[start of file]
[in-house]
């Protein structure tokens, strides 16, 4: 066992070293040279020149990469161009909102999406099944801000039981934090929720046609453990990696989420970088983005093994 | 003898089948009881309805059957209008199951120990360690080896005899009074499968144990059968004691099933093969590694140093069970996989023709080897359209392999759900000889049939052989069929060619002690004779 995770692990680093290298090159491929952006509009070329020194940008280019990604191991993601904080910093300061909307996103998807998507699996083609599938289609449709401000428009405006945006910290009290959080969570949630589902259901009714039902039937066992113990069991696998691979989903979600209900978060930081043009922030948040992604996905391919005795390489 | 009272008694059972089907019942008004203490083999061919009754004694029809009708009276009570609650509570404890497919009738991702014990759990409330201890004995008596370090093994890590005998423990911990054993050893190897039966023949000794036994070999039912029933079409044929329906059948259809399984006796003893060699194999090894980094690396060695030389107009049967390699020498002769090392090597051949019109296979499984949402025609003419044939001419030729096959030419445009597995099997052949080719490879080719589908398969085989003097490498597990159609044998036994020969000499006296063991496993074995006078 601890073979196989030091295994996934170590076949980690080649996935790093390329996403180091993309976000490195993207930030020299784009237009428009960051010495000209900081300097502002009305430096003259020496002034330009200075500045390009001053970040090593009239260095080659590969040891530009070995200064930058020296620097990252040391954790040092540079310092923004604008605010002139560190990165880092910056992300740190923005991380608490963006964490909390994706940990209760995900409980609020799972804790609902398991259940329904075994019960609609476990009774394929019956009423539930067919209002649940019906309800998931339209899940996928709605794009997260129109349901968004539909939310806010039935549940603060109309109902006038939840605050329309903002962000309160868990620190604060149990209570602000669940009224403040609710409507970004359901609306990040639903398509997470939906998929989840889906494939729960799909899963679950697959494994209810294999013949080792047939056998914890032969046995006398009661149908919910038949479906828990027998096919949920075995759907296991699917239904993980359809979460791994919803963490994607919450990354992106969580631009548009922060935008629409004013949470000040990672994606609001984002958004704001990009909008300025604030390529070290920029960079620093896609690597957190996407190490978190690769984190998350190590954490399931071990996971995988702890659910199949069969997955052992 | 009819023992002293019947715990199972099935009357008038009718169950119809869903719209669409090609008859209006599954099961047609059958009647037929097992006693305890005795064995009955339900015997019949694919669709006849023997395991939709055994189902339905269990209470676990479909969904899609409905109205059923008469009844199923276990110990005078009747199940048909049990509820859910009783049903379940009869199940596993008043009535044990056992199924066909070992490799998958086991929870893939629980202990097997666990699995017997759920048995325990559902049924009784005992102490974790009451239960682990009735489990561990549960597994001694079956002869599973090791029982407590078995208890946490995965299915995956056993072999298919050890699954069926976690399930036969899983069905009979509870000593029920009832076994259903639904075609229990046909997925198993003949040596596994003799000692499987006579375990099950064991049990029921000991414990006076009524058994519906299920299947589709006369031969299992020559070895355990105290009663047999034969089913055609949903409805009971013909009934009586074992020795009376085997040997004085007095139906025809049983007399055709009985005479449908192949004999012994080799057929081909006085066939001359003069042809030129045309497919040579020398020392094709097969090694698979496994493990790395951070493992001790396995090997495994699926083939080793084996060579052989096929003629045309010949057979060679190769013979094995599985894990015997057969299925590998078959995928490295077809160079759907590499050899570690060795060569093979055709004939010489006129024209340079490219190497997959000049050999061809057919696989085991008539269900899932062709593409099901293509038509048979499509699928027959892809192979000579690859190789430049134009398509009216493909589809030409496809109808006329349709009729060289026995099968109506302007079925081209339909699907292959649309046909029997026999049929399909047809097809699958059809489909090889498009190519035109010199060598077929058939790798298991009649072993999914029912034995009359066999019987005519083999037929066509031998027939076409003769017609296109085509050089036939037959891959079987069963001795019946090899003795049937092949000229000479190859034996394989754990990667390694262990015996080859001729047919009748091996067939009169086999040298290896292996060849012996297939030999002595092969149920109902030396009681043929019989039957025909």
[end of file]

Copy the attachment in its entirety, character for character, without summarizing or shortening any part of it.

[in-house]
């Protein structure tokens, strides 16, 4: 066992070293040279020149990469161009909102999406099944801000039981934090929720046609453990990696989420970088983005093994 | 003898089948009881309805059957209008199951120990360690080896005899009074499968144990059968004691099933093969590694140093069970996989023709080897359209392999759900000889049939052989069929060619002690004779 995770692990680093290298090159491929952006509009070329020194940008280019990604191991993601904080910093300061909307996103998807998507699996083609599938289609449709401000428009405006945006910290009290959080969570949630589902259901009714039902039937066992113990069991696998691979989903979600209900978060930081043009922030948040992604996905391919005795390489 | 009272008694059972089907019942008004203490083999061919009754004694029809009708009276009570609650509570404890497919009738991702014990759990409330201890004995008596370090093994890590005998423990911990054993050893190897039966023949000794036994070999039912029933079409044929329906059948259809399984006796003893060699194999090894980094690396060695030389107009049967390699020498002769090392090597051949019109296979499984949402025609003419044939001419030729096959030419445009597995099997052949080719490879080719589908398969085989003097490498597990159609044998036994020969000499006296063991496993074995006078 601890073979196989030091295994996934170590076949980690080649996935790093390329996403180091993309976000490195993207930030020299784009237009428009960051010495000209900081300097502002009305430096003259020496002034330009200075500045390009001053970040090593009239260095080659590969040891530009070995200064930058020296620097990252040391954790040092540079310092923004604008605010002139560190990165880092910056992300740190923005991380608490963006964490909390994706940990209760995900409980609020799972804790609902398991259940329904075994019960609609476990009774394929019956009423539930067919209002649940019906309800998931339209899940996928709605794009997260129109349901968004539909939310806010039935549940603060109309109902006038939840605050329309903002962000309160868990620190604060149990209570602000669940009224403040609710409507970004359901609306990040639903398509997470939906998929989840889906494939729960799909899963679950697959494994209810294999013949080792047939056998914890032969046995006398009661149908919910038949479906828990027998096919949920075995759907296991699917239904993980359809979460791994919803963490994607919450990354992106969580631009548009922060935008629409004013949470000040990672994606609001984002958004704001990009909008300025604030390529070290920029960079620093896609690597957190996407190490978190690769984190998350190590954490399931071990996971995988702890659910199949069969997955052992 | 009819023992002293019947715990199972099935009357008038009718169950119809869903719209669409090609008859209006599954099961047609059958009647037929097992006693305890005795064995009955339900015997019949694919669709006849023997395991939709055994189902339905269990209470676990479909969904899609409905109205059923008469009844199923276990110990005078009747199940048909049990509820859910009783049903379940009869199940596993008043009535044990056992199924066909070992490799998958086991929870893939629980202990097997666990699995017997759920048995325990559902049924009784005992102490974790009451239960682990009735489990561990549960597994001694079956002869599973090791029982407590078995208890946490995965299915995956056993072999298919050890699954069926976690399930036969899983069905009979509870000593029920009832076994259903639904075609229990046909997925198993003949040596596994003799000692499987006579375990099950064991049990029921000991414990006076009524058994519906299920299947589709006369031969299992020559070895355990105290009663047999034969089913055609949903409805009971013909009934009586074992020795009376085997040997004085007095139906025809049983007399055709009985005479449908192949004999012994080799057929081909006085066939001359003069042809030129045309497919040579020398020392094709097969090694698979496994493990790395951070493992001790396995090997495994699926083939080793084996060579052989096929003629045309010949057979060679190769013979094995599985894990015997057969299925590998078959995928490295077809160079759907590499050899570690060795060569093979055709004939010489006129024209340079490219190497997959000049050999061809057919696989085991008539269900899932062709593409099901293509038509048979499509699928027959892809192979000579690859190789430049134009398509009216493909589809030409496809109808006329349709009729060289026995099968109506302007079925081209339909699907292959649309046909029997026999049929399909047809097809699958059809489909090889498009190519035109010199060598077929058939790798298991009649072993999914029912034995009359066999019987005519083999037929066509031998027939076409003769017609296109085509050089036939037959891959079987069963001795019946090899003795049937092949000229000479190859034996394989754990990667390694262990015996080859001729047919009748091996067939009169086999040298290896292996060849012996297939030999002595092969149920109902030396009681043929019989039957025909």